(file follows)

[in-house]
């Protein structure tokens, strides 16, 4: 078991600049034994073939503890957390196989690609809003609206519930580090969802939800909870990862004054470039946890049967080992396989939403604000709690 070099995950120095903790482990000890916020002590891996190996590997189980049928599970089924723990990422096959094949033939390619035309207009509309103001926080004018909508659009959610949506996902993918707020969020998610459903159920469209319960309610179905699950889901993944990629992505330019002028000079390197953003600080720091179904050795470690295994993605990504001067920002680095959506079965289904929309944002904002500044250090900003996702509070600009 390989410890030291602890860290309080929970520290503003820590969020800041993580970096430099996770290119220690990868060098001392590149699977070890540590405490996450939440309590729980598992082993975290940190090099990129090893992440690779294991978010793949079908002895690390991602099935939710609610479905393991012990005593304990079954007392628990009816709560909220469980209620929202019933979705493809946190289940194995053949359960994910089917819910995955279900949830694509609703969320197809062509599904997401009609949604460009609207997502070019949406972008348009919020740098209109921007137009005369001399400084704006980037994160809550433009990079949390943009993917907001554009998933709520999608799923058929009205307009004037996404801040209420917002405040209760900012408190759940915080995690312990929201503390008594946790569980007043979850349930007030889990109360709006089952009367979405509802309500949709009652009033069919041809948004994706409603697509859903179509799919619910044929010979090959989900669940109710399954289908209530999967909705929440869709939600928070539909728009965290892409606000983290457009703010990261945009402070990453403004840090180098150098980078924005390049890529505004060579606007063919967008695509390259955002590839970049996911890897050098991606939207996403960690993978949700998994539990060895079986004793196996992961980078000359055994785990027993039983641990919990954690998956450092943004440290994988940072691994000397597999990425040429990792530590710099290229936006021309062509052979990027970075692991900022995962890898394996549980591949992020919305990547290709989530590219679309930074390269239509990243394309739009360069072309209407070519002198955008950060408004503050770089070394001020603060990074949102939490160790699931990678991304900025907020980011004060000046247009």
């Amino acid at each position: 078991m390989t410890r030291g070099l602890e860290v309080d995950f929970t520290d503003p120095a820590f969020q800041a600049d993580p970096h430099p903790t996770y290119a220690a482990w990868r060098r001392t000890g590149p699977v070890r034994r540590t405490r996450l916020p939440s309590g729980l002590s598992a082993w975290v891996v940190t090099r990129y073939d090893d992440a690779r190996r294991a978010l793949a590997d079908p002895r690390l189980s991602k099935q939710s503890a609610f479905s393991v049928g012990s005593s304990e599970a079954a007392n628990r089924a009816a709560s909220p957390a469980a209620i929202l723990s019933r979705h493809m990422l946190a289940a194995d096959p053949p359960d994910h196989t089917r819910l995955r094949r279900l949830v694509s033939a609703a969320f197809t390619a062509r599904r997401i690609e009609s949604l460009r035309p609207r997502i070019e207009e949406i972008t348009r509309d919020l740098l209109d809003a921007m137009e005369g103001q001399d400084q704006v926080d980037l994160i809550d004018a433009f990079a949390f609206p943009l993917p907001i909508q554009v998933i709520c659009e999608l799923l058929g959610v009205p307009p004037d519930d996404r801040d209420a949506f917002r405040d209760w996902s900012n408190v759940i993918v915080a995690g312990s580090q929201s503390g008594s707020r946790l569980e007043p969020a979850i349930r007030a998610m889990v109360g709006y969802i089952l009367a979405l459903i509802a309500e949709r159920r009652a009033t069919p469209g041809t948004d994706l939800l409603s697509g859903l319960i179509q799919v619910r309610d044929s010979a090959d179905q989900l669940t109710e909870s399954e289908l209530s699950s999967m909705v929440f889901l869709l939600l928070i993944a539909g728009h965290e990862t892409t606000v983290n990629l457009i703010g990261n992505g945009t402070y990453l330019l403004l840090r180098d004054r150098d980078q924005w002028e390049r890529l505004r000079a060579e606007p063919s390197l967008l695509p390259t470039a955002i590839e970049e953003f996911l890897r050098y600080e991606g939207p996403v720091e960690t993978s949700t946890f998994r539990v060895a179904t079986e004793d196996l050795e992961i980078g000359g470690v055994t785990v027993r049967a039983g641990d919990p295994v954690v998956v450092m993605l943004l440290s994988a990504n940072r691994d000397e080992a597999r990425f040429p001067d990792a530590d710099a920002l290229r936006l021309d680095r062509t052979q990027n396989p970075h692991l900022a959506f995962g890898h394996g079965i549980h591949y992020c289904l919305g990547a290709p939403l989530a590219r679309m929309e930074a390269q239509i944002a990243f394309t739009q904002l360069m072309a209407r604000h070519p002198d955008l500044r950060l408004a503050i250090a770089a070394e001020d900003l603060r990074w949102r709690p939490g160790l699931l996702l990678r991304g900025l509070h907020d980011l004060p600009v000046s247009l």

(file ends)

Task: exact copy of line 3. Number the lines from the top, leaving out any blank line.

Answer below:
């Amino acid at each position: 078991m390989t410890r030291g070099l602890e860290v309080d995950f929970t520290d503003p120095a820590f969020q800041a600049d993580p970096h430099p903790t996770y290119a220690a482990w990868r060098r001392t000890g590149p699977v070890r034994r540590t405490r996450l916020p939440s309590g729980l002590s598992a082993w975290v891996v940190t090099r990129y073939d090893d992440a690779r190996r294991a978010l793949a590997d079908p002895r690390l189980s991602k099935q939710s503890a609610f479905s393991v049928g012990s005593s304990e599970a079954a007392n628990r089924a009816a709560s909220p957390a469980a209620i929202l723990s019933r979705h493809m990422l946190a289940a194995d096959p053949p359960d994910h196989t089917r819910l995955r094949r279900l949830v694509s033939a609703a969320f197809t390619a062509r599904r997401i690609e009609s949604l460009r035309p609207r997502i070019e207009e949406i972008t348009r509309d919020l740098l209109d809003a921007m137009e005369g103001q001399d400084q704006v926080d980037l994160i809550d004018a433009f990079a949390f609206p943009l993917p907001i909508q554009v998933i709520c659009e999608l799923l058929g959610v009205p307009p004037d519930d996404r801040d209420a949506f917002r405040d209760w996902s900012n408190v759940i993918v915080a995690g312990s580090q929201s503390g008594s707020r946790l569980e007043p969020a979850i349930r007030a998610m889990v109360g709006y969802i089952l009367a979405l459903i509802a309500e949709r159920r009652a009033t069919p469209g041809t948004d994706l939800l409603s697509g859903l319960i179509q799919v619910r309610d044929s010979a090959d179905q989900l669940t109710e909870s399954e289908l209530s699950s999967m909705v929440f889901l869709l939600l928070i993944a539909g728009h965290e990862t892409t606000v983290n990629l457009i703010g990261n992505g945009t402070y990453l330019l403004l840090r180098d004054r150098d980078q924005w002028e390049r890529l505004r000079a060579e606007p063919s390197l967008l695509p390259t470039a955002i590839e970049e953003f996911l890897r050098y600080e991606g939207p996403v720091e960690t993978s949700t946890f998994r539990v060895a179904t079986e004793d196996l050795e992961i980078g000359g470690v055994t785990v027993r049967a039983g641990d919990p295994v954690v998956v450092m993605l943004l440290s994988a990504n940072r691994d000397e080992a597999r990425f040429p001067d990792a530590d710099a920002l290229r936006l021309d680095r062509t052979q990027n396989p970075h692991l900022a959506f995962g890898h394996g079965i549980h591949y992020c289904l919305g990547a290709p939403l989530a590219r679309m929309e930074a390269q239509i944002a990243f394309t739009q904002l360069m072309a209407r604000h070519p002198d955008l500044r950060l408004a503050i250090a770089a070394e001020d900003l603060r990074w949102r709690p939490g160790l699931l996702l990678r991304g900025l509070h907020d980011l004060p600009v000046s247009l």